We won’t bore you with the nuts and bolts of the situation, but suffice it to say the XCeed has a slightly more sophisticated suspension system than the regular Ceed
hatchback. Comfort is its main strength, because it deals with bad road surfaces with impressive calmness and tranquillity. It’s a quiet way to travel, too, because road- and wind noise are kept to a minimum, and that further contributes to the car’s civilised nature. Despite this impressive comfort, it’s not slouch in the bends, either. Such a blend of abilities makes this the best-driving version of the Ceed you can buy, and it also compares well with other midsize SUVs. Don’t go expecting any 4x4 capability for this SUV, though, because the XCeed is front-wheel-drive only.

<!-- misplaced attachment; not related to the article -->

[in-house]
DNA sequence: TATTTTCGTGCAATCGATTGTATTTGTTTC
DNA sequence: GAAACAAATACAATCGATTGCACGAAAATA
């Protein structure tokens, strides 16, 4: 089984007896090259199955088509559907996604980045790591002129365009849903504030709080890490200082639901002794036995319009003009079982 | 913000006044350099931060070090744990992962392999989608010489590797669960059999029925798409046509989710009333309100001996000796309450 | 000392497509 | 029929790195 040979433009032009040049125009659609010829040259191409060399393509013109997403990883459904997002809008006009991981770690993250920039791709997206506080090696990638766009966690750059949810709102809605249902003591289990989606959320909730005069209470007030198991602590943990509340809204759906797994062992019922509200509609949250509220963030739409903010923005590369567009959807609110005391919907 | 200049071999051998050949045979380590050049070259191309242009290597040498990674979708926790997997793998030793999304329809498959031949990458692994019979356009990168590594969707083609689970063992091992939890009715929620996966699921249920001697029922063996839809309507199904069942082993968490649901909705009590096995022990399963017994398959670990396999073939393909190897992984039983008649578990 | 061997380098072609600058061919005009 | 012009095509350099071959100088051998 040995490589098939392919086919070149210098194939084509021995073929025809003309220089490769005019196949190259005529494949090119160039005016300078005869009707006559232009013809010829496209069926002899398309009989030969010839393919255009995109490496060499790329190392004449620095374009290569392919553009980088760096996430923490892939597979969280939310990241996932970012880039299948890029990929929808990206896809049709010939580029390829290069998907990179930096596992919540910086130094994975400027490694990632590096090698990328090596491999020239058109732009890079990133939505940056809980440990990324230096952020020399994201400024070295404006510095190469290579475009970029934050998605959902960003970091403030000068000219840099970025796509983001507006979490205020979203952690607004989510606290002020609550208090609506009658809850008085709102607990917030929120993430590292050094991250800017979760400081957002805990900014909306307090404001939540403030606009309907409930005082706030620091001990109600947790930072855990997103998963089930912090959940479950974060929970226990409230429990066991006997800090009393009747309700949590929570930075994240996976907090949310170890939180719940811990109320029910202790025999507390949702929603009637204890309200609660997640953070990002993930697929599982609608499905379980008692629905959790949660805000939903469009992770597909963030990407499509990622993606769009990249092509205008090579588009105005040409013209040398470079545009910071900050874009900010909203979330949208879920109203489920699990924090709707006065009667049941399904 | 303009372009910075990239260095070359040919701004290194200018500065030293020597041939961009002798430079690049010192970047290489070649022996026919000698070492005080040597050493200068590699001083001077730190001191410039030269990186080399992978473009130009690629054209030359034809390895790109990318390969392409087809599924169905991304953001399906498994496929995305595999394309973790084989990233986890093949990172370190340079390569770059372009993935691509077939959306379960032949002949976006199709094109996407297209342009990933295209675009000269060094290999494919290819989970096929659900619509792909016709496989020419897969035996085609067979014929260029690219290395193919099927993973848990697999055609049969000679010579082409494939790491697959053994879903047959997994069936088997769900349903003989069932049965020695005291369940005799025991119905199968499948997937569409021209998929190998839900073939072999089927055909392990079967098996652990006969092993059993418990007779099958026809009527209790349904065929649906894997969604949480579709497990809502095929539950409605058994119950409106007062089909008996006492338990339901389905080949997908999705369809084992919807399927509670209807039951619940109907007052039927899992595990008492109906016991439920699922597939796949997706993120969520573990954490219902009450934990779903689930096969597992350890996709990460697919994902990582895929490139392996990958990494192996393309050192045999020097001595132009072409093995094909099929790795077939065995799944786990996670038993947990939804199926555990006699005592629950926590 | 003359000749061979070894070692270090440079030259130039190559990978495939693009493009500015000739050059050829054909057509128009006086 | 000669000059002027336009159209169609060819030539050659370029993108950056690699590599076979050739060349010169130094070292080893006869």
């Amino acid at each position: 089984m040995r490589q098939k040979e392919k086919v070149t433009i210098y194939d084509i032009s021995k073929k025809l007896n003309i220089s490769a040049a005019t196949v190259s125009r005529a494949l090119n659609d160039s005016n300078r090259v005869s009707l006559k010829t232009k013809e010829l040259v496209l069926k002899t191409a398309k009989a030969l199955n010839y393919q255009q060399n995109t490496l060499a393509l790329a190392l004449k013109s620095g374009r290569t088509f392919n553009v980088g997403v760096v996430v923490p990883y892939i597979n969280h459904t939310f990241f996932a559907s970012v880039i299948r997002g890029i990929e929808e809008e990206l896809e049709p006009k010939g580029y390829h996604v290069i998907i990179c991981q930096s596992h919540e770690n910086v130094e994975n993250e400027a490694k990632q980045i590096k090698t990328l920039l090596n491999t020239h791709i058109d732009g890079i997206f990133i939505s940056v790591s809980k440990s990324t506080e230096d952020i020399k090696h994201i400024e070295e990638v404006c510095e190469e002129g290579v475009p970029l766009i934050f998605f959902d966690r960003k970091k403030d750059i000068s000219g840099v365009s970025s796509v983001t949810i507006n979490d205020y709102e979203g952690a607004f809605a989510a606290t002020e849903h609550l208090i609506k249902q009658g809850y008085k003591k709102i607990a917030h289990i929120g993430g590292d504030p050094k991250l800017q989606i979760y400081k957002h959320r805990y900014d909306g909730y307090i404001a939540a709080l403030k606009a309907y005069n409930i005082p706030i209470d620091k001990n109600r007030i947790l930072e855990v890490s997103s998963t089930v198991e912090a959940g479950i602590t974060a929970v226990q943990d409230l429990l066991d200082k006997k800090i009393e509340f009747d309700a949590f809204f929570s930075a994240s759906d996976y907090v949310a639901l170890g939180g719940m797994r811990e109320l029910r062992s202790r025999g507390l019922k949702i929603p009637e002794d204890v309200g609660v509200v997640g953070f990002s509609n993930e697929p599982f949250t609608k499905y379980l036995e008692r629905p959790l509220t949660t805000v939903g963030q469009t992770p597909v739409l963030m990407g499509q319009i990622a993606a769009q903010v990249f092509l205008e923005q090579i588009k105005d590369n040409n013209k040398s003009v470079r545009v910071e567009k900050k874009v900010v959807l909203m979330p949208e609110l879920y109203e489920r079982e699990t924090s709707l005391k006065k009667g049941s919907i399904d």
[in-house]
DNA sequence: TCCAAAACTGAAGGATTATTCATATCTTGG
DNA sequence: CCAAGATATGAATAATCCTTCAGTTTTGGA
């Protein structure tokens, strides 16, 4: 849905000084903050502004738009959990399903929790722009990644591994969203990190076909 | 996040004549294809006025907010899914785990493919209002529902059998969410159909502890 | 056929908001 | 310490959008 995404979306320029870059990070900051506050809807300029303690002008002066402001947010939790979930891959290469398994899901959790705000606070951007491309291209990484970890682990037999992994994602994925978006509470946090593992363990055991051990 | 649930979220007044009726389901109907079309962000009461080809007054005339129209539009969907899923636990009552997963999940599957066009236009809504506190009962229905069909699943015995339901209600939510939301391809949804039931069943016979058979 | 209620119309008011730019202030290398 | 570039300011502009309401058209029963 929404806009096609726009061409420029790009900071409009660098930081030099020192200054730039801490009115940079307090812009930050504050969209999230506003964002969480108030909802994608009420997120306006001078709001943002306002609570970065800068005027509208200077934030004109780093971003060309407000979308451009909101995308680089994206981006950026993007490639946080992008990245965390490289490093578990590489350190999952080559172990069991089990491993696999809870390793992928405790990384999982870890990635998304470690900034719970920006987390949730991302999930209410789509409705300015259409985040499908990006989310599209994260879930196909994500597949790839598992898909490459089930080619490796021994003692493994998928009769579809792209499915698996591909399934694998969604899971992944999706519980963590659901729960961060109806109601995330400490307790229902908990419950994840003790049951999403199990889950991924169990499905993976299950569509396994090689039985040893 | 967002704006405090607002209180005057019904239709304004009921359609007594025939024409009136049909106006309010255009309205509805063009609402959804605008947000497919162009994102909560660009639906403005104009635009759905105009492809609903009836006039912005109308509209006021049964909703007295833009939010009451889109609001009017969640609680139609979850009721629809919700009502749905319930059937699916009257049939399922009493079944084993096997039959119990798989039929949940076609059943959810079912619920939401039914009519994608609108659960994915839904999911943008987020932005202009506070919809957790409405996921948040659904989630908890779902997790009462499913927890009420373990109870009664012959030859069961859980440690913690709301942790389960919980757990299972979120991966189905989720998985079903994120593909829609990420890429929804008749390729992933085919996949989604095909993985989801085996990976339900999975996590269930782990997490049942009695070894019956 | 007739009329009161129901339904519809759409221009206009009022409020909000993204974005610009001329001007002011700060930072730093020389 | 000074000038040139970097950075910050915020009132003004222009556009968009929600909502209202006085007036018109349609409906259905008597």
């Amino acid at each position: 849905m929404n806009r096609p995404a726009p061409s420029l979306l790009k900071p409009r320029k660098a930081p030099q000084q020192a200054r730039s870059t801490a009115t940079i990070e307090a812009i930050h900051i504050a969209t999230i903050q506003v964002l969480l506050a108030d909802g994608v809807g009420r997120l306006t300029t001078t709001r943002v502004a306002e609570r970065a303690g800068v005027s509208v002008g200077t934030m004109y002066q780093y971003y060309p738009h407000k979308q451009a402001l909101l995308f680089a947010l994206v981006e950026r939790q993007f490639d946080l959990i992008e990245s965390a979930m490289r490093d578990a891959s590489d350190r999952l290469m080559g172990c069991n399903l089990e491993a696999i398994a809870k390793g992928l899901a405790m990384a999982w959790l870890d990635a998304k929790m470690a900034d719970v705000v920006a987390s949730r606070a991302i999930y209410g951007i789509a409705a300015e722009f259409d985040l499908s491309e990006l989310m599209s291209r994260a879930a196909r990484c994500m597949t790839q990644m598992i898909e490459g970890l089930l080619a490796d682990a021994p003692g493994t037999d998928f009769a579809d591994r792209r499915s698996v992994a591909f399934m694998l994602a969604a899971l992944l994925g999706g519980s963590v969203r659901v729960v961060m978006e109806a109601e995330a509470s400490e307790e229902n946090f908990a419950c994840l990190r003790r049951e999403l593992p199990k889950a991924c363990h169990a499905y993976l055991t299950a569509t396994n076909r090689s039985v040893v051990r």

It's also a decently spacious and practical car. Set the front seats up for a couple of six-foot occupants, and there’s plenty of kneeroom behind, easily enough to satisfy passengers of the same size sitting in the back seats. If you’re much taller than that, you might struggle a wee bit more for headroom. That said, all the cars we tried were fitted with a panoramic sunroof, which might well have a negative effect on the height of the ceiling. The boot is a very decent size by class standards, and is big enough for a selection of bags and pushchairs, and the space can also be extended to carry bigger loads by folding down the rear seats. There is a sizeable lip to haul things over, though.